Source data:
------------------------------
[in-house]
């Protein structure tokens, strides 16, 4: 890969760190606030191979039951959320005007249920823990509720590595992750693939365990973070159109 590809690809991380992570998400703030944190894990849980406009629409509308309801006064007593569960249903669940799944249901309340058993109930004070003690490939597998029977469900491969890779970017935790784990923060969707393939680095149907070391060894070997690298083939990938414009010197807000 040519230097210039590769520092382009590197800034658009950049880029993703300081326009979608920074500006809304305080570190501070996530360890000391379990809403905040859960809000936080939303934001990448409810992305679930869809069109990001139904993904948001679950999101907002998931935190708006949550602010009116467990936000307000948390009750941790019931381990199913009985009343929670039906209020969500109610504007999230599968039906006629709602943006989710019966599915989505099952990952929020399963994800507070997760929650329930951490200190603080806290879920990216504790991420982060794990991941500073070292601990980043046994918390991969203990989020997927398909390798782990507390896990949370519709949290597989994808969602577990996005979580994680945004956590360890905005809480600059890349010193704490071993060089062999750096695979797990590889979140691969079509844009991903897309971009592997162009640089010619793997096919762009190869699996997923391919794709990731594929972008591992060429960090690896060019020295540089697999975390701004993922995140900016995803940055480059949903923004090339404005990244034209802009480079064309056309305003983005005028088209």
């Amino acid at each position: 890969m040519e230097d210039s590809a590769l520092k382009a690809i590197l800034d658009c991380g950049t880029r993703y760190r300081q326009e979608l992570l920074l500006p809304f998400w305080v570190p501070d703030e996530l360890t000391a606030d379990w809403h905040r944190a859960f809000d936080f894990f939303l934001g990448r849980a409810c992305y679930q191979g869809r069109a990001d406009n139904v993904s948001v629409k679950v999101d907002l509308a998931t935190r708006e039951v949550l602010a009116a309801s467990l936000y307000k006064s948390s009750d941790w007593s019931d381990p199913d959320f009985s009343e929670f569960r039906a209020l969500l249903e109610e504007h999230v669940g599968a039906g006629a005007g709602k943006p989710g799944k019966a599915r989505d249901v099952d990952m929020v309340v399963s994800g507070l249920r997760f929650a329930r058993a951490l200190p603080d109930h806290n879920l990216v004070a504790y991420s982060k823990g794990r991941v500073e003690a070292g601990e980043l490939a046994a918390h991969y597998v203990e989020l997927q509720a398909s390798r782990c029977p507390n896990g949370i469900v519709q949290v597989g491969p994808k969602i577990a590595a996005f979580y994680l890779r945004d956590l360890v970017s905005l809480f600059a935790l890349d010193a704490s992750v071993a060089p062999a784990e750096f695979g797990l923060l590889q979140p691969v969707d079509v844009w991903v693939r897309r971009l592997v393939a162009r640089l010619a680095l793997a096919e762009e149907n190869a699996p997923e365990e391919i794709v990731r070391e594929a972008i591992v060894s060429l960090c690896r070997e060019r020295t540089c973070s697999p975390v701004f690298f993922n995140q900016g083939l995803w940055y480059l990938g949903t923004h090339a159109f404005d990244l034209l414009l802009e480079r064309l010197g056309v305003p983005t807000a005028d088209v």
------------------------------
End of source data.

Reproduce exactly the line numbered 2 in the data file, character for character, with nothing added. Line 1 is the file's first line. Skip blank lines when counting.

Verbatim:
């Protein structure tokens, strides 16, 4: 890969760190606030191979039951959320005007249920823990509720590595992750693939365990973070159109 590809690809991380992570998400703030944190894990849980406009629409509308309801006064007593569960249903669940799944249901309340058993109930004070003690490939597998029977469900491969890779970017935790784990923060969707393939680095149907070391060894070997690298083939990938414009010197807000 040519230097210039590769520092382009590197800034658009950049880029993703300081326009979608920074500006809304305080570190501070996530360890000391379990809403905040859960809000936080939303934001990448409810992305679930869809069109990001139904993904948001679950999101907002998931935190708006949550602010009116467990936000307000948390009750941790019931381990199913009985009343929670039906209020969500109610504007999230599968039906006629709602943006989710019966599915989505099952990952929020399963994800507070997760929650329930951490200190603080806290879920990216504790991420982060794990991941500073070292601990980043046994918390991969203990989020997927398909390798782990507390896990949370519709949290597989994808969602577990996005979580994680945004956590360890905005809480600059890349010193704490071993060089062999750096695979797990590889979140691969079509844009991903897309971009592997162009640089010619793997096919762009190869699996997923391919794709990731594929972008591992060429960090690896060019020295540089697999975390701004993922995140900016995803940055480059949903923004090339404005990244034209802009480079064309056309305003983005005028088209």